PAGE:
Team composition also influenced the likelihood of adopting food insecurity screening and implementation processes. Teams with staff experienced in linking patients with social services, such as social workers, were more likely to embrace food insecurity screening. When a social worker was easily accessible, clinic staff were more accepting of screening and more confident that a referral to the social worker would result in patients receiving food. In contrast to the system set up by the pilot clinics, social workers referred food-insecure patients directly to HFC and personally followed up at subsequent appointments to ensure connection to food resources. Departments with embedded social workers had the highest number of HFC referrals.

This dissemination to other departments has highlighted the effort required to screen such a large number of KPCO patients, prompting a discussion about the possibility of using predictive modeling to target screening to certain high-risk population groups. For example, analysis of Medicare Total Health Assessment data from 50,097 older adults screened revealed an overall food insecurity rate that was relatively low at 5.7%, but with much higher risk among certain population subgroups (> 25% among dual Medicare-Medicaid enrollees and ≥ 10.0% among patients who are African American or Latino, or who have extreme obesity). Unfortunately, targeting only those high-risk groups for screening would have missed 50% of food-insecure older adults (those not in a high-risk group), suggesting that a universal screening approach may be necessary.25 

Other efforts to decrease the burden of screening for food insecurity have focused on whether patients who are likely to qualify for SNAP benefits should be screened for food insecurity or screened for SNAP and WIC enrollment instead. Most Medicaid beneficiaries in Colorado are eligible for SNAP and WIC as well because of overlapping eligibility criteria (income eligibility for Medicaid is < 138% of the Federal Poverty Level; SNAP, < 200% of the poverty level; and WIC, < 185% of the poverty level). Rather than screen for food insecurity, Medicaid beneficiaries at KPCO will now be asked if they are enrolled in programs demonstrated to improve their health, including SNAP and WIC. Those who are not enrolled will be referred to HFC for SNAP enrollment or directly to WIC if the household includes a pregnant woman or child younger than age 5 years.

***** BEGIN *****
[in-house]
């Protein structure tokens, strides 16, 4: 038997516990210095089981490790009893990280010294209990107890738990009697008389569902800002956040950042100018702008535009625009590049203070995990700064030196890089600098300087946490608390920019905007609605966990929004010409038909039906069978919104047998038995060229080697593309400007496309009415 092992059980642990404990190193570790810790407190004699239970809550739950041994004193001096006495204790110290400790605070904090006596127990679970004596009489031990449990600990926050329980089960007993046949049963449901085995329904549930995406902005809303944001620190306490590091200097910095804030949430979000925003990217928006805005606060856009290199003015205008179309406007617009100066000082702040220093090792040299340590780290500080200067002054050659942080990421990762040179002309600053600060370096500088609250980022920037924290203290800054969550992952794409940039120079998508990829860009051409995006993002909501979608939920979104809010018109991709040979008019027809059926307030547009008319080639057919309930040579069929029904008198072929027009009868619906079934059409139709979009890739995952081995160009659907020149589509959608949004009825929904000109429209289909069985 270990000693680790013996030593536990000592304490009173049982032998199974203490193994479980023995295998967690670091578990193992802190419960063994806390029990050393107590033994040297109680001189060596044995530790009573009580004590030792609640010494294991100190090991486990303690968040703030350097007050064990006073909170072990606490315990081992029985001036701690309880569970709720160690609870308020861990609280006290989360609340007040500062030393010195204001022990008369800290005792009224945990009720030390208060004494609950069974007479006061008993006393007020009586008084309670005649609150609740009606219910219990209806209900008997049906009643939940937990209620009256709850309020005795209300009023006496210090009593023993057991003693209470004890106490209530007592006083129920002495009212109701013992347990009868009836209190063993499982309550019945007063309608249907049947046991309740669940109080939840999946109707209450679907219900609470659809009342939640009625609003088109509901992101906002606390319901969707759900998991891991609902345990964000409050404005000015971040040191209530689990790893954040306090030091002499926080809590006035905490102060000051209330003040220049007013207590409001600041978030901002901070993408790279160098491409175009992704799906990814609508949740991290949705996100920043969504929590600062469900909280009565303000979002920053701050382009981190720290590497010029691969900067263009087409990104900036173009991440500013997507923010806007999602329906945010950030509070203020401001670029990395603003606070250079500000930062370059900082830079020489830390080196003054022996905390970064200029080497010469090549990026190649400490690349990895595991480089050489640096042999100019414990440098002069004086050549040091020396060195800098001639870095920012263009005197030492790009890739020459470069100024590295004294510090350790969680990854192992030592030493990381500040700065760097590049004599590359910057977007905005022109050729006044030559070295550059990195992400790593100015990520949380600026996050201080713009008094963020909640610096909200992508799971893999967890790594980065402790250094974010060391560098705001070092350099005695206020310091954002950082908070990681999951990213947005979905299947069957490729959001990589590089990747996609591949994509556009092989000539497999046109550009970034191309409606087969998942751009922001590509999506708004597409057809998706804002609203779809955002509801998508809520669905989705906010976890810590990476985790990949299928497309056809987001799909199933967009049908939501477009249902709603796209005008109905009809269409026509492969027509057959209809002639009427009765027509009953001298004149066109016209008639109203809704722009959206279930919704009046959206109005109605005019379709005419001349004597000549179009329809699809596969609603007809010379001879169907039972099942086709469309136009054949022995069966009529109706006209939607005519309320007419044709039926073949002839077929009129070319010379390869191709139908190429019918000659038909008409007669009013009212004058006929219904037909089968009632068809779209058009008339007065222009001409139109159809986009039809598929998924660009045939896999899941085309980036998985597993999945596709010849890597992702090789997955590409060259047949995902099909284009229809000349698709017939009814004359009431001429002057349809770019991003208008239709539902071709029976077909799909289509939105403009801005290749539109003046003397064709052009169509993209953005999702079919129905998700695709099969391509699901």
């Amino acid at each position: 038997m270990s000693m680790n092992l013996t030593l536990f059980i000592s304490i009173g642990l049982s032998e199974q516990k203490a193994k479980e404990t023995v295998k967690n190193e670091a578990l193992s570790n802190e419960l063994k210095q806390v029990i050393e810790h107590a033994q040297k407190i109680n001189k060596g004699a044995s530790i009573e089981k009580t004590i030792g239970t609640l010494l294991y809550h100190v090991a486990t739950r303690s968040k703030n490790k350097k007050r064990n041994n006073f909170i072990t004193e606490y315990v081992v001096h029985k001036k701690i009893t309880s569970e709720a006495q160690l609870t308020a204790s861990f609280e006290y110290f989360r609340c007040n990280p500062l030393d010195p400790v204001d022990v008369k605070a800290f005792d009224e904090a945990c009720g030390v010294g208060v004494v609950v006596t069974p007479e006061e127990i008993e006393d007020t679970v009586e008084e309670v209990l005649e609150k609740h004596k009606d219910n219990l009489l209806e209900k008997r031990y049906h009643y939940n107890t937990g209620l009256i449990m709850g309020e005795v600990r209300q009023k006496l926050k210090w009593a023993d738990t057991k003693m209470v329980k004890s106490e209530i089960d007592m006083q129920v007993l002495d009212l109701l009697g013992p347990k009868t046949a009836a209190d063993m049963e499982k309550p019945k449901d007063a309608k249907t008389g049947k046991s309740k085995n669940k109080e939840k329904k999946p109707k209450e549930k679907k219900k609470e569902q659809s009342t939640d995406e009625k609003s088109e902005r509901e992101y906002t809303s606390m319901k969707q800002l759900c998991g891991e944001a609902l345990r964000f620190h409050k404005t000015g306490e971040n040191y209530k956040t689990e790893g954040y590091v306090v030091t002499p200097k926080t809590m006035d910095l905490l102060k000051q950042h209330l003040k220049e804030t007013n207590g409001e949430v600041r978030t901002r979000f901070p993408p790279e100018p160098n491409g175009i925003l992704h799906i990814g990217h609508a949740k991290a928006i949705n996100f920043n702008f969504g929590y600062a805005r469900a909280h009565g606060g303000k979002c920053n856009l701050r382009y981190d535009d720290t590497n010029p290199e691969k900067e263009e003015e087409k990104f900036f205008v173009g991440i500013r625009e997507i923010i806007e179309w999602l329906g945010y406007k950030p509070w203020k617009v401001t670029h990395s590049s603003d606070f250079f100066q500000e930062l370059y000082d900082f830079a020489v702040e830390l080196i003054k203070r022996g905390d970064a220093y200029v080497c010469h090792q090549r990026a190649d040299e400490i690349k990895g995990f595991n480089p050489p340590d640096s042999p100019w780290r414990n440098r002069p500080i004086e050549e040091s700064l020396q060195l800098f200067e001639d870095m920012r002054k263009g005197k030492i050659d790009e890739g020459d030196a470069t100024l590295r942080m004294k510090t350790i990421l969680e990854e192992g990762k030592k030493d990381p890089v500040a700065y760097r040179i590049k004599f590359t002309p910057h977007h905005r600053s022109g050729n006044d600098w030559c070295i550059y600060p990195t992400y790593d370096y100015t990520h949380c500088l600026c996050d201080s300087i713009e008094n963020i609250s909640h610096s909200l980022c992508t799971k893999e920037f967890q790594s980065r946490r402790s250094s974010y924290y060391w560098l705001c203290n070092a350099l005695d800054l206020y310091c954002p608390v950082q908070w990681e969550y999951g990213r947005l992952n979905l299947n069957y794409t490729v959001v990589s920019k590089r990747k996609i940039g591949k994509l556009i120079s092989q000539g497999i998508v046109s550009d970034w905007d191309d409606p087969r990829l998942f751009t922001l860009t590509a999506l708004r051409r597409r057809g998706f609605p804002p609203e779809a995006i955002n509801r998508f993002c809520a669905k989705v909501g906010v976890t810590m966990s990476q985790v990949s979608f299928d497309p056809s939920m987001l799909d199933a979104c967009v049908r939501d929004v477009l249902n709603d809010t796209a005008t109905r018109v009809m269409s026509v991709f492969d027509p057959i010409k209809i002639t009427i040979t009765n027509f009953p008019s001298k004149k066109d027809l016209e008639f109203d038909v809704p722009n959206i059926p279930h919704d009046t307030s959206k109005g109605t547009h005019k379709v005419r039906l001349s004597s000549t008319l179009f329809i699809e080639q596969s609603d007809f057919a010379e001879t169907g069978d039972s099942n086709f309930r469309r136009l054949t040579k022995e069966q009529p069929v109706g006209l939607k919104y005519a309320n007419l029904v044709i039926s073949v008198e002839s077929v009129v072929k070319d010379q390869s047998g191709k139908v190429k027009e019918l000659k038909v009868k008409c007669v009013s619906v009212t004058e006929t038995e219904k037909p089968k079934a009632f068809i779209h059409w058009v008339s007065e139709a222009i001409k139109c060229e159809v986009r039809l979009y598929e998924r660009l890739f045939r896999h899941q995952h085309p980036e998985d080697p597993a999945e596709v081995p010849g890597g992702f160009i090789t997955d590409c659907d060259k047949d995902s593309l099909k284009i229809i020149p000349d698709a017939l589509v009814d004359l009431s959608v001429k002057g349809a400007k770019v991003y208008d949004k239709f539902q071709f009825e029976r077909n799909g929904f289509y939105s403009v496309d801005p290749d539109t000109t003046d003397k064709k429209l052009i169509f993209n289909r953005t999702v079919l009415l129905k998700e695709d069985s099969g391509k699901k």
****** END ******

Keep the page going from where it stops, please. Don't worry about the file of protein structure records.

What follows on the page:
The adoption of different systems in different clinics for food insecurity screening and referral has also created challenges. As part of ongoing quality improvement, KPCO formed a community and clinic integration committee in 2018 to standardize and expand screening, referral, and charting processes across clinical departments; build communication skills across clinical departments; and maximize use of technology to facilitate information exchange between clinic and community organizations and to collect extractable data for evaluation. This committee includes clinicians, staff supervisors, community health representatives, and experts in information technology and evaluation, and it is coordinated by a program manager. This interdepartmental group crosses traditional reporting lines and functional responsibilities in KPCO. The group is exploring opportunities with community organizations to refine charting and data exchange processes and to leverage new funding models. The group is also expanding evaluation efforts to increase awareness of who is being screened for food insecurity and how many KPCO patients report being food insecure, particularly among vulnerable subgroups. The group recognizes that extractable social needs data could better inform decisions about the composition of clinical and complex care teams that can optimally address both medical and social needs.

External Dissemination

As part of its mission to improve the health of the broader community it serves and with its experience implementing and disseminating food insecurity screening and referral programs internally, KPCO in 2016 began providing grants and technical assistance to other health care systems caring for large numbers of Medicaid patients and interested in food insecurity screening. The screening protocol adopted by these systems included universal screening using the Hunger Vital Sign, recording of screening results into the electronic medical record, and automatic referral of patients screening positive to a community specialist, who then created the referral to HFC. Several of these systems improved on the KPCO approach by creating an automatically generatedreferral to HFC within the electronic medical record, which removed the barrier of hand-generating a referral or generating a semiautomated referral to be manually faxed. Because clinical staff recorded all screening results in the electronic medical record, screening rates and food insecurity rates could be easily tracked. The high rates of food insecurity that were identified motivated many health care systems to hire additional community specialist support.